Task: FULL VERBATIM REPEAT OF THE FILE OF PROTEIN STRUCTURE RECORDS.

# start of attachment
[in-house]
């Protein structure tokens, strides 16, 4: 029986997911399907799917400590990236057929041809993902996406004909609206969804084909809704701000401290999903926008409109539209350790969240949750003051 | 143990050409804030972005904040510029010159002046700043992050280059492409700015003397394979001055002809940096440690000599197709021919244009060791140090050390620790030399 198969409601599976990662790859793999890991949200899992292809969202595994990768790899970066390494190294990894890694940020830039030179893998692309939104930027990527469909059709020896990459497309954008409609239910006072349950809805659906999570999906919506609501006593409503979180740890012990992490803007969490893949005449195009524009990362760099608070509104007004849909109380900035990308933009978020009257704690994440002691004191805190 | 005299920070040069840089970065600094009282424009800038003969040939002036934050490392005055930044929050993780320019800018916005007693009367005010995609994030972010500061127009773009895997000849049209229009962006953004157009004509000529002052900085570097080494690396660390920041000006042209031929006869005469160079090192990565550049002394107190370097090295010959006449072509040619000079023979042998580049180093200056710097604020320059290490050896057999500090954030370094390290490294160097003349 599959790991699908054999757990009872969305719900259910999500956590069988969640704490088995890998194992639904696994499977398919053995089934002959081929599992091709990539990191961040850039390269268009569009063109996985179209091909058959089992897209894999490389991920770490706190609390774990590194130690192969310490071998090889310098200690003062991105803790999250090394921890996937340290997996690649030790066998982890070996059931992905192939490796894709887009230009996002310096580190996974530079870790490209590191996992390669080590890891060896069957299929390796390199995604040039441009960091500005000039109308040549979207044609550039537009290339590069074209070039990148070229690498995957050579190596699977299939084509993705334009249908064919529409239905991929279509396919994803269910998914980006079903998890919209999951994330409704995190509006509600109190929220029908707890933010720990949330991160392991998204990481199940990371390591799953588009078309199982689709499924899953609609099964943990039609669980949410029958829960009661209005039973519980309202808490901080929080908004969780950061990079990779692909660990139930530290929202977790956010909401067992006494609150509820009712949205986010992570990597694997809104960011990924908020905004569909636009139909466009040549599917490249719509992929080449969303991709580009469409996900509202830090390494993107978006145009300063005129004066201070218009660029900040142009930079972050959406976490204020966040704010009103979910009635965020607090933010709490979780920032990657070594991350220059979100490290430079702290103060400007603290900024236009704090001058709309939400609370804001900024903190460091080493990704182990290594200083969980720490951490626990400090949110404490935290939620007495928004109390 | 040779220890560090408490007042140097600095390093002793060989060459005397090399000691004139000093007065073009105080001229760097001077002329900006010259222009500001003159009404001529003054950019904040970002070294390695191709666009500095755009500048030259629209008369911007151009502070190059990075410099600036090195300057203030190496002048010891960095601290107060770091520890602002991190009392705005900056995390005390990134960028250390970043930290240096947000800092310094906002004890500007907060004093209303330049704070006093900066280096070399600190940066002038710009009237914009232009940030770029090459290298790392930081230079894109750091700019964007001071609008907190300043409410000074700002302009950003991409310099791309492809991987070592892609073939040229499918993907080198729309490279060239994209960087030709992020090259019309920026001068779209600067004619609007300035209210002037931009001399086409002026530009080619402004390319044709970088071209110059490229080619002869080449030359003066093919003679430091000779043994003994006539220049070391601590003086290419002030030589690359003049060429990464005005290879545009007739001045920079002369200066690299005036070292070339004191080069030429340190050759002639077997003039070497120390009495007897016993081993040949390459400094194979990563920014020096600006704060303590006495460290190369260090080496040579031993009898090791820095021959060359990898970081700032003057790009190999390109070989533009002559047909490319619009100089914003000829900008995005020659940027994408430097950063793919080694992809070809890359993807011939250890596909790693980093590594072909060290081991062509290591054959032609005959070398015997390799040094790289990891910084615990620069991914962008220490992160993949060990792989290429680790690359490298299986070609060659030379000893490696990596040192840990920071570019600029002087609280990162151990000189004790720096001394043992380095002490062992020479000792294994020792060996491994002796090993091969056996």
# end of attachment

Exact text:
[in-house]
């Protein structure tokens, strides 16, 4: 029986997911399907799917400590990236057929041809993902996406004909609206969804084909809704701000401290999903926008409109539209350790969240949750003051 | 143990050409804030972005904040510029010159002046700043992050280059492409700015003397394979001055002809940096440690000599197709021919244009060791140090050390620790030399 198969409601599976990662790859793999890991949200899992292809969202595994990768790899970066390494190294990894890694940020830039030179893998692309939104930027990527469909059709020896990459497309954008409609239910006072349950809805659906999570999906919506609501006593409503979180740890012990992490803007969490893949005449195009524009990362760099608070509104007004849909109380900035990308933009978020009257704690994440002691004191805190 | 005299920070040069840089970065600094009282424009800038003969040939002036934050490392005055930044929050993780320019800018916005007693009367005010995609994030972010500061127009773009895997000849049209229009962006953004157009004509000529002052900085570097080494690396660390920041000006042209031929006869005469160079090192990565550049002394107190370097090295010959006449072509040619000079023979042998580049180093200056710097604020320059290490050896057999500090954030370094390290490294160097003349 599959790991699908054999757990009872969305719900259910999500956590069988969640704490088995890998194992639904696994499977398919053995089934002959081929599992091709990539990191961040850039390269268009569009063109996985179209091909058959089992897209894999490389991920770490706190609390774990590194130690192969310490071998090889310098200690003062991105803790999250090394921890996937340290997996690649030790066998982890070996059931992905192939490796894709887009230009996002310096580190996974530079870790490209590191996992390669080590890891060896069957299929390796390199995604040039441009960091500005000039109308040549979207044609550039537009290339590069074209070039990148070229690498995957050579190596699977299939084509993705334009249908064919529409239905991929279509396919994803269910998914980006079903998890919209999951994330409704995190509006509600109190929220029908707890933010720990949330991160392991998204990481199940990371390591799953588009078309199982689709499924899953609609099964943990039609669980949410029958829960009661209005039973519980309202808490901080929080908004969780950061990079990779692909660990139930530290929202977790956010909401067992006494609150509820009712949205986010992570990597694997809104960011990924908020905004569909636009139909466009040549599917490249719509992929080449969303991709580009469409996900509202830090390494993107978006145009300063005129004066201070218009660029900040142009930079972050959406976490204020966040704010009103979910009635965020607090933010709490979780920032990657070594991350220059979100490290430079702290103060400007603290900024236009704090001058709309939400609370804001900024903190460091080493990704182990290594200083969980720490951490626990400090949110404490935290939620007495928004109390 | 040779220890560090408490007042140097600095390093002793060989060459005397090399000691004139000093007065073009105080001229760097001077002329900006010259222009500001003159009404001529003054950019904040970002070294390695191709666009500095755009500048030259629209008369911007151009502070190059990075410099600036090195300057203030190496002048010891960095601290107060770091520890602002991190009392705005900056995390005390990134960028250390970043930290240096947000800092310094906002004890500007907060004093209303330049704070006093900066280096070399600190940066002038710009009237914009232009940030770029090459290298790392930081230079894109750091700019964007001071609008907190300043409410000074700002302009950003991409310099791309492809991987070592892609073939040229499918993907080198729309490279060239994209960087030709992020090259019309920026001068779209600067004619609007300035209210002037931009001399086409002026530009080619402004390319044709970088071209110059490229080619002869080449030359003066093919003679430091000779043994003994006539220049070391601590003086290419002030030589690359003049060429990464005005290879545009007739001045920079002369200066690299005036070292070339004191080069030429340190050759002639077997003039070497120390009495007897016993081993040949390459400094194979990563920014020096600006704060303590006495460290190369260090080496040579031993009898090791820095021959060359990898970081700032003057790009190999390109070989533009002559047909490319619009100089914003000829900008995005020659940027994408430097950063793919080694992809070809890359993807011939250890596909790693980093590594072909060290081991062509290591054959032609005959070398015997390799040094790289990891910084615990620069991914962008220490992160993949060990792989290429680790690359490298299986070609060659030379000893490696990596040192840990920071570019600029002087609280990162151990000189004790720096001394043992380095002490062992020479000792294994020792060996491994002796090993091969056996």